Sectors Header

Teaching Heat Signature’s Ship Generator To Think In Sectors

I haven’t talked about the way I randomly generate spaceships in Heat Signature since this post – before it even had actual art. That’s partly because I’ve barely touched it since then. I showed the game to developer friends and the press in LA and SF a few weeks ago, and got lots of great input and ideas, but the main thing I came away thinking was: the on-board game needs to be more interesting. And I think better ship interiors are the foundation of that. Continued

DXHR Open area

What Works And Why: Multiple Routes In Deus Ex

Deus Ex’s appeal is often boiled down to ‘lots of options’, but obviously that doesn’t quite cover it. Right now I’m looking to redesign the ‘sneaking inside spaceships’ part of Heat Signature, so I need more than a vague line about what’s cool about Deus Ex – I need a practical understanding of specifically why it works, and why similar games don’t. So I’m replaying Deus Ex 1 and 3, to figure out what it is I want to steal. And I think it is options, but it’s not just number. They have to fill a certain set of requirements, and this is my attempt to nail down what those are.

I’ve been mostly playing Human Revolution so far, but I’ll also use some examples for DX1 since there’s so much overlap. Continued

Heat Signature Natural Numbers

Natural Numbers In Game Design

In maths, ‘natural numbers’ are the ones you might use to count observable, whole things: eg. there are six people here. Anything that doesn’t work in place of ‘six’ there, like 3.4 or -2, is not natural. They’re kind of ‘numbers you can see’.

I’d like to use the term in game design to mean specifically that: numbers you can see. Things that are represented so simply and wholly and countably that you don’t need to display an actual numeric figure to tell the player how much they’re seeing. They can just see. Continued

Pharma Header

Naming Drugs Honestly In Big Pharma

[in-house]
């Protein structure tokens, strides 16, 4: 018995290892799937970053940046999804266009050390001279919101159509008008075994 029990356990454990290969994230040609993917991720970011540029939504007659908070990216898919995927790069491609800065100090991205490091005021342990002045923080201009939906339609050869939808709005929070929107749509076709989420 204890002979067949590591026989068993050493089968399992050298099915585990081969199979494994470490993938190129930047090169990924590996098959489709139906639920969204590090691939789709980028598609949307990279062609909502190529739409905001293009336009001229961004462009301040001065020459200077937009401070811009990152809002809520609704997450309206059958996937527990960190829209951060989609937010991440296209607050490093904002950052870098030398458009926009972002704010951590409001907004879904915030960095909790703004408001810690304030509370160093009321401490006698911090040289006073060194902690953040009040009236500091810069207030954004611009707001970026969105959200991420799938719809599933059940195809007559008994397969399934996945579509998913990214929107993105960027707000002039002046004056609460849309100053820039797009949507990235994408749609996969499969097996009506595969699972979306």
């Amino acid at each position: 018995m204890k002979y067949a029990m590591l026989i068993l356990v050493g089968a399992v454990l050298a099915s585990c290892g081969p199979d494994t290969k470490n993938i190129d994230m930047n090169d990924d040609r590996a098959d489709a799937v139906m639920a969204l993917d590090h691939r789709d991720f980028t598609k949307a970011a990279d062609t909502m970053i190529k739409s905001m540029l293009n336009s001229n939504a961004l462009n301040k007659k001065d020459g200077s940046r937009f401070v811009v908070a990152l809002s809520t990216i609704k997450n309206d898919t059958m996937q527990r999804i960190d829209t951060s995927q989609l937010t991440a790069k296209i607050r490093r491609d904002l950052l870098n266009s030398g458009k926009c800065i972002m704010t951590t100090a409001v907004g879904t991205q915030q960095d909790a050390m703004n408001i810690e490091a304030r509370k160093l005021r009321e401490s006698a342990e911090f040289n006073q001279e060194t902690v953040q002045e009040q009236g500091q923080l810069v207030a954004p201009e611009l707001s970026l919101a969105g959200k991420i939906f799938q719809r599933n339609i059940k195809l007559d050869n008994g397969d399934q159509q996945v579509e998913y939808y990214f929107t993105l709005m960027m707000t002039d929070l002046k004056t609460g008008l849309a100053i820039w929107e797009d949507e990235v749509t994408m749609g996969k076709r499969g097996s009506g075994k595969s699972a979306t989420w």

I’ve been playing Big Pharma, a game where you design production lines to manufacture cures to sell for maximum profit, or to genuinely help people, as your fancy may dictate. It’s excellent and I have become hopelessly addicted to it, but my favourite part is having to come up with names for the often double-edged drugs your imperfect process has produced: Continued

Writing vs Programming

Writing is like having a conversation with someone who can’t reply until you’ve finished.

Programming is like having a conversation with a robot who screams at you if you pause in the wrong place, electrocutes you if you change your mind, and explodes if you ever use the future tense.

Make A Game Tutorial Thumbnail Featured IMage

Let Me Show You How To Make A Game

After 7 months, 25 episodes, and about 16 hours of total running time, my tutorial series is complete! I talk you through making a game, from writing your first line of code, to releasing and selling it. It’s aimed at absolute beginners, it only uses free software, the tutorial itself is free, ad-free, the game we made is free, and it’s in fairly digestible 45-minute episodes.

Hope it’s of use! Here’s the game we made:

noxp

New Heat Signature Video: Galaxies, Suction And Wrench-Throwing

As always, follow it on Twitter or sign up to be told when it’s out, or ready for testing, here.

I also made a short montage of all the ways I fucked this video up in previous takes: Continued

Her Story banner

What Works And Why: Nonlinear Storytelling In Her Story

What Works And Why is a thing where I dig into the design of a game I like and try to analyse what makes it good, hopefully to learn from it but also because I love this stuff.

Spoiler-free

Continued

My Idea For An ‘Unconventional Weapon’ Game

I was ill for a few weeks recently, and Ludum Dare happened during it. As usual I wanted the challenge of thinking up an idea to fit the theme, but couldn’t spare the two days to actually make something. The theme was ‘an unconventional weapon’, so I wrote up an idea but didn’t get around to publishing it at the time. Here it is! Continued

From Gunpoint To Heat Signature: A Narrative Journey

Many of you have been asking how the story of Heat Signature follows on from Gunpoint. We can now explain.

The Cost Of Simplifying Conversations In Videogames

I was really entertained and inspired by this piece of satire, linked in an article by Chris Hecker, linked by Varanas on the Crate and Crowbar forums.

I started thinking out loud about it on Twitter, but didn’t want to swamp your timeline with it, so I’ll paste what I said so far and continue it here: Continued